Line your garden paths with scent - all year round!

How lovely it is to walk through the garden after work on a summer  evening and absorb the fragrance of flowers as you pass them. With a bit of planning, you can enjoy scent on every journey through your garden
, even if it's just a quick trip to gather some herbs for cooking or taking kitchen waste to the compost heap. And you don't have to wait for summer either. By choosing the right plants and putting them in the right places, you can enjoy natural perfume as you walk through your garden whatever the time of year.

What are your favourite scented plants for the summer garden? I would love to know which plants you've positioned in your garden so that you can smell them just by walking past. Here are my suggestions for making the most of scent in your garden...

Place scented plants just outside doors

Scented plants Brugmansia Green Fingered Blog
Let's start with your first step out into the garden. What can you smell? What would you like to smell? Choose your favourite scented plant and get it as close to the door as possible. Provided the conditions there will suit it, this is a great way to start. If you are stepping out onto a patio you might need something in a pot if there's nowhere to plant in the ground close to the door. In my case, the area just outside is patio so I have Dianthus and Brugmansia in pots close to the door during summer, along with my absolute favourite, Night Scented Phlox.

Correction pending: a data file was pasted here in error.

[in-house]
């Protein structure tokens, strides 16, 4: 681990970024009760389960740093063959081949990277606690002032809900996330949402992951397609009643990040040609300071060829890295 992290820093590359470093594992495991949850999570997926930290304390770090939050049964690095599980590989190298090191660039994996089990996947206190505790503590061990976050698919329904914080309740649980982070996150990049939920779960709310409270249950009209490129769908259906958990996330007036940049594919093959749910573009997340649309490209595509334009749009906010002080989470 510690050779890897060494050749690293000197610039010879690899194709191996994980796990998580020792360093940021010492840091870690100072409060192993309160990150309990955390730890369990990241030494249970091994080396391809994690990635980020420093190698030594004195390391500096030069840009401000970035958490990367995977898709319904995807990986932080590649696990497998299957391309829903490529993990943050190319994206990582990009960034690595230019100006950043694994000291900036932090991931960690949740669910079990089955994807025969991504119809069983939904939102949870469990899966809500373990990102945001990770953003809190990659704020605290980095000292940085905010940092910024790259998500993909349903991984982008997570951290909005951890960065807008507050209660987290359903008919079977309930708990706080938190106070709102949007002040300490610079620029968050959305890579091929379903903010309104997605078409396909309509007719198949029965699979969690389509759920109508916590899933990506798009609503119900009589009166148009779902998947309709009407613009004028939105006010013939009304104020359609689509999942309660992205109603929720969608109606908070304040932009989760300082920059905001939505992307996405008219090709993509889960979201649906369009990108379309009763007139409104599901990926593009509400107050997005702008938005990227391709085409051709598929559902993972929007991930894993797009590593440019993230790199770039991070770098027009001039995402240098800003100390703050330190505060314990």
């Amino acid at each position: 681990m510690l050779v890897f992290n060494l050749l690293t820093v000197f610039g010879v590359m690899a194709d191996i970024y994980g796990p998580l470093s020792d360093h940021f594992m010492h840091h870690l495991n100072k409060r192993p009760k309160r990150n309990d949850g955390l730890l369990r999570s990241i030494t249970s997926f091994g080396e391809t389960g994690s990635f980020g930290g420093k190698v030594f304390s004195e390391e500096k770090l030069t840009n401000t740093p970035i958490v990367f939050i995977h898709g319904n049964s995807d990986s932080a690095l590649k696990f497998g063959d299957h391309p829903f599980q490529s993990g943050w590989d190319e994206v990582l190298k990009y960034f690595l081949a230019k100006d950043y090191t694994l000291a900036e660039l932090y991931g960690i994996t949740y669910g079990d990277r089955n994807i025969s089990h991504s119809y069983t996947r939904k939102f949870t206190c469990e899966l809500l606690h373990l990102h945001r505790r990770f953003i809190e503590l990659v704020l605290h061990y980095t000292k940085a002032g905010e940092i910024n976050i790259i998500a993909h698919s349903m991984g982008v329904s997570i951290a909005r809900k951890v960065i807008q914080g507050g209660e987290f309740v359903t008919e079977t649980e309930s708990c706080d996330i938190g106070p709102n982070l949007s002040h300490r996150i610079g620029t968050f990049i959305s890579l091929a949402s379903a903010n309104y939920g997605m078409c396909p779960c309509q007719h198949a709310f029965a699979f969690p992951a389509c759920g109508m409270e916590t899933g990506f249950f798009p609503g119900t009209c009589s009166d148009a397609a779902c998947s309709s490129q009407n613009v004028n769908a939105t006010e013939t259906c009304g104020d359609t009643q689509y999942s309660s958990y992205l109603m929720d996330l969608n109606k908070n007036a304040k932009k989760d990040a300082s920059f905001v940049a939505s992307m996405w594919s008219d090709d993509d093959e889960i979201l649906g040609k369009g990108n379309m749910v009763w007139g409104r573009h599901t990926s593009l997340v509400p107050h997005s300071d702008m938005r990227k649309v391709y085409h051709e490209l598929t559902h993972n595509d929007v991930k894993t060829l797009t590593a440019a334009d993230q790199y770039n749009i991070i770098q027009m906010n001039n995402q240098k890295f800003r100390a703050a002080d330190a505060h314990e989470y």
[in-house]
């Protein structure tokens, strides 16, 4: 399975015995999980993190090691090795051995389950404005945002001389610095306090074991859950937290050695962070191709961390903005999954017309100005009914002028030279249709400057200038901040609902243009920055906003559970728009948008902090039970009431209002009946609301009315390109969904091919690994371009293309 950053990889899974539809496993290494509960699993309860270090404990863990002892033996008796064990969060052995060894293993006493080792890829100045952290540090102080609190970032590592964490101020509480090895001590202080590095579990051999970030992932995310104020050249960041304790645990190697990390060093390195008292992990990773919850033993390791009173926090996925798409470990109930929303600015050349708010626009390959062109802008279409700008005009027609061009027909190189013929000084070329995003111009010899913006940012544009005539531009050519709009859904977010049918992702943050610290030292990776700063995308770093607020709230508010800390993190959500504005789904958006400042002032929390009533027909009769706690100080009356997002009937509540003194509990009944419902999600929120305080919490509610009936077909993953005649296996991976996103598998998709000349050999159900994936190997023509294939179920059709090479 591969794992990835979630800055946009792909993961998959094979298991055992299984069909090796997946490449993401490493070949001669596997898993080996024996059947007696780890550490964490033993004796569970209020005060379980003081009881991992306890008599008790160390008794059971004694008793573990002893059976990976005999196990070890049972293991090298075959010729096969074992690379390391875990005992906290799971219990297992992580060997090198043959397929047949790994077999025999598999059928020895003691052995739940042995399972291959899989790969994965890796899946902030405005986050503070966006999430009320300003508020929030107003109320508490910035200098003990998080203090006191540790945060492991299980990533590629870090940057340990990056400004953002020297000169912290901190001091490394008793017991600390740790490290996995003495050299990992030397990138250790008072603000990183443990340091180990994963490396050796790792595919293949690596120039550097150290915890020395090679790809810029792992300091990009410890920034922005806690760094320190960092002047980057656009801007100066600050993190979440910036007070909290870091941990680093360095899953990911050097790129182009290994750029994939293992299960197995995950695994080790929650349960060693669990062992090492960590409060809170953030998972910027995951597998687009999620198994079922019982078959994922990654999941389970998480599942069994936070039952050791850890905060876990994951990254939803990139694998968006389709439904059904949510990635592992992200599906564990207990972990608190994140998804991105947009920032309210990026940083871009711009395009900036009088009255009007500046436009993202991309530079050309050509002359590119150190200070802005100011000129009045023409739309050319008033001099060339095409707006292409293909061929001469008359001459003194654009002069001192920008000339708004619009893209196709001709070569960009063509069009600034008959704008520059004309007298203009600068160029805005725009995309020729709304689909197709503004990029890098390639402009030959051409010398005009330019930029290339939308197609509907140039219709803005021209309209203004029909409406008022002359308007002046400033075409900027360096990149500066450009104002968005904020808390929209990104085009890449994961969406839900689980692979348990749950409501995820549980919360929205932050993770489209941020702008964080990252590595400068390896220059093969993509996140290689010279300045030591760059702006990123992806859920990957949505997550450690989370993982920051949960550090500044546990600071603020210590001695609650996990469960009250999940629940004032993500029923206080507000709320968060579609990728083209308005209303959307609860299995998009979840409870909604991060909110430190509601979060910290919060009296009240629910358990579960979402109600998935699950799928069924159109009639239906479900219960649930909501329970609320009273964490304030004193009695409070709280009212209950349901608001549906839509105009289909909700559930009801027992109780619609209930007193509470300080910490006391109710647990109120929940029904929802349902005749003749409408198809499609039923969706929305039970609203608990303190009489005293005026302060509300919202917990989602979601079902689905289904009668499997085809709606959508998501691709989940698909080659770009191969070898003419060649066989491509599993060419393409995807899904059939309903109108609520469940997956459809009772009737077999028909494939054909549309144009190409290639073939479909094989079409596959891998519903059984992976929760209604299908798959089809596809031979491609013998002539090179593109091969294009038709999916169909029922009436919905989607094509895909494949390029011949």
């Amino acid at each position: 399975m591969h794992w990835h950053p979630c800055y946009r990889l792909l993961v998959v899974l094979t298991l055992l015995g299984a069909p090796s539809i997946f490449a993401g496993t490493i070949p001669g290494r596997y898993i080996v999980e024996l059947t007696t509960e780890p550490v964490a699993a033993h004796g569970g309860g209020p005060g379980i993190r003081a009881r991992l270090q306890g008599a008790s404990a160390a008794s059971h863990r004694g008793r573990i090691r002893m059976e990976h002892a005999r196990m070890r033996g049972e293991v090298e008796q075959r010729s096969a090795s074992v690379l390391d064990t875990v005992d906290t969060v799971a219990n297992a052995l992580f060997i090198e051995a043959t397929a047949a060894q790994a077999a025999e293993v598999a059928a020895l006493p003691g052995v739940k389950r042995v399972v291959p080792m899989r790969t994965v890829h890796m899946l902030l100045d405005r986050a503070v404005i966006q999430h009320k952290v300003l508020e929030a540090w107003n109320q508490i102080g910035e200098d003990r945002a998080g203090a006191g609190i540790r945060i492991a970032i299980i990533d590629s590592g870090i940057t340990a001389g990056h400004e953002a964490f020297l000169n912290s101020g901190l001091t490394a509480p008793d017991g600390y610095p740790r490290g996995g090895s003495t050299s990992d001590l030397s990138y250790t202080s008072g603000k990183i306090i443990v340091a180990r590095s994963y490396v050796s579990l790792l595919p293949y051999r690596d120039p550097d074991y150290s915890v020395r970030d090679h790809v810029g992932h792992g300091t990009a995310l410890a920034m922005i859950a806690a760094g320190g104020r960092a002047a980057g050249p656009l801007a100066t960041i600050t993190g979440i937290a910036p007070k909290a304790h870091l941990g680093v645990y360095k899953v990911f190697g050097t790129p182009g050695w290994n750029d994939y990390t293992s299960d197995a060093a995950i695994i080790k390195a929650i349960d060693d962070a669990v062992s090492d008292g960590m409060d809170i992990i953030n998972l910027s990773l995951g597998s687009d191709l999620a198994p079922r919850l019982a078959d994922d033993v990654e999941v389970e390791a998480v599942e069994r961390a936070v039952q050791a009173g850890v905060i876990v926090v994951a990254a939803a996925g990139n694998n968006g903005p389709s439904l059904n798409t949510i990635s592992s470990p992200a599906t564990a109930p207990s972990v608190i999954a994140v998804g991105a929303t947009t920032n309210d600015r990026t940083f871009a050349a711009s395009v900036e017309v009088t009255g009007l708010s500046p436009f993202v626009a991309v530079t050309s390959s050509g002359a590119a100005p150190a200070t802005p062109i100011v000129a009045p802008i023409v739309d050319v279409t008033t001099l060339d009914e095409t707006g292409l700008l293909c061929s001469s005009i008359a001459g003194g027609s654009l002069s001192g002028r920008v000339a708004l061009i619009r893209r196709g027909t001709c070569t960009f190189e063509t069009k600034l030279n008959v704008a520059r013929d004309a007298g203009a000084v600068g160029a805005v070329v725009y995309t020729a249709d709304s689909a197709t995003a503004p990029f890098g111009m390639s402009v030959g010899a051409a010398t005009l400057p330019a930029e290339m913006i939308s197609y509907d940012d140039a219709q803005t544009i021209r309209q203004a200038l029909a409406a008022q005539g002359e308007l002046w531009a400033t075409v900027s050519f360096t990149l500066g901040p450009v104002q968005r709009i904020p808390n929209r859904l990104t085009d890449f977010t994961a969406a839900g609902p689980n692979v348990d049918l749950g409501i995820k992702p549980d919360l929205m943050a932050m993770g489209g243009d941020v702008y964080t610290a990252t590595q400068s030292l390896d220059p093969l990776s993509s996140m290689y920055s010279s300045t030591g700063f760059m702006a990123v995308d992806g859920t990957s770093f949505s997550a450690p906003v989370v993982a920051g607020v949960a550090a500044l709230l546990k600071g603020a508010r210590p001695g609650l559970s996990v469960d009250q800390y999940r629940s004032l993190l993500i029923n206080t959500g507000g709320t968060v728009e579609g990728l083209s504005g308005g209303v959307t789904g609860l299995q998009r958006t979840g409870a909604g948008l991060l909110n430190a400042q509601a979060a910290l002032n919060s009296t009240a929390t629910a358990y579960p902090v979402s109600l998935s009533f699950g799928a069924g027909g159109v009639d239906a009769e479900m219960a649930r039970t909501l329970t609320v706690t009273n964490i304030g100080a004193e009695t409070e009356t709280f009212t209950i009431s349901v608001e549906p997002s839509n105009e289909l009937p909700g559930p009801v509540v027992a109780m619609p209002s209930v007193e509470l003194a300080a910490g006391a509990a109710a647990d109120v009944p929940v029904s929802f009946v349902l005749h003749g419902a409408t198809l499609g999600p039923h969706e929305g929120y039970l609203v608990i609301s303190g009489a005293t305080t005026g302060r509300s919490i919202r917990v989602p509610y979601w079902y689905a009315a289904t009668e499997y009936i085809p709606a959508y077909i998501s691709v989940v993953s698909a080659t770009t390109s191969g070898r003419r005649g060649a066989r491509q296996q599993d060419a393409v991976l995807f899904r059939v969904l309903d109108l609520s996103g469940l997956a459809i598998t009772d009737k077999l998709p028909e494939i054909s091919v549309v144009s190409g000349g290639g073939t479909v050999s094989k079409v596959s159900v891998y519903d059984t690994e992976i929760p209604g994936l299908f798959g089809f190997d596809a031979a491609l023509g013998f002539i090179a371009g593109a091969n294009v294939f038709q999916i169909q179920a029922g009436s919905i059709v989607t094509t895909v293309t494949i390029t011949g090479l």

Line paths with scent

Lavender lined path at Avebury Manor Wiltshire Green Fingered Blog
Entrance to Avebury Manor, Wiltshire
Wherever you have a path, consider what you can plant on either side that carries fragrance. Detecting a fragrance as you walk along adds an extra dimension to the way you experience your garden. This picture was taken at Avebury Manor in Wiltshire. It shows an example of a formal style of lining a path. The path is dead straight, and has lavender all the way along both sides.
The picture at the top of this post is from my garden, and shows the informal equivalent. The path is gravel, winds this way and that, and along one side has several lavenders and a couple of rosemary bushes. They are staggered and spread out rather than in a line, giving a slightly more natural appearance, but provide the same opportunity to brush past or pick up the scent from their essential oils as you walk along.

Put scented plants on corners

White Regal Lily in pot on the corner Green Fingered Blog
White Lilium Regale in a pot on the corner
 Wherever there is a corner where you change direction, you are likely to slow down ever so slightly, even for a moment. Any intersection of two pathways will be passed through twice as often as a single pathway. This makes corners and intersections a great place to put something lovely and smelly. As with the spot outside the door, choose a favourite, check that it will suit the conditions, and position where you will pass it often. Here I have a Regal Lily in a pot. It is at the point where the path leads on from the patio area (change of direction), next to the shed door (regular stopping point). The regal lilies are hardy bulbs that come back well year after year without having to do anything to them except pick off any bright red lily beetles that are seen. When in full bloom, as they are right now, they give off loads of distinctive fragrance.

Use height to get closer to fragrant plants

GREEN FINGERS TIP: A great way to get the maximum scent from any flower is to raise it up closer to your nose! I visited Tintinhull a few years ago, outside Yeovil, and there was a massive planter filled with Nemesia, on a pedestal, lifting the fragrance to head height perfectly.

Nemesia "Wisley Vanilla" scented paths Green Fingered Blog
Twin raised planters full of Nemesia "Wisley Vanilla"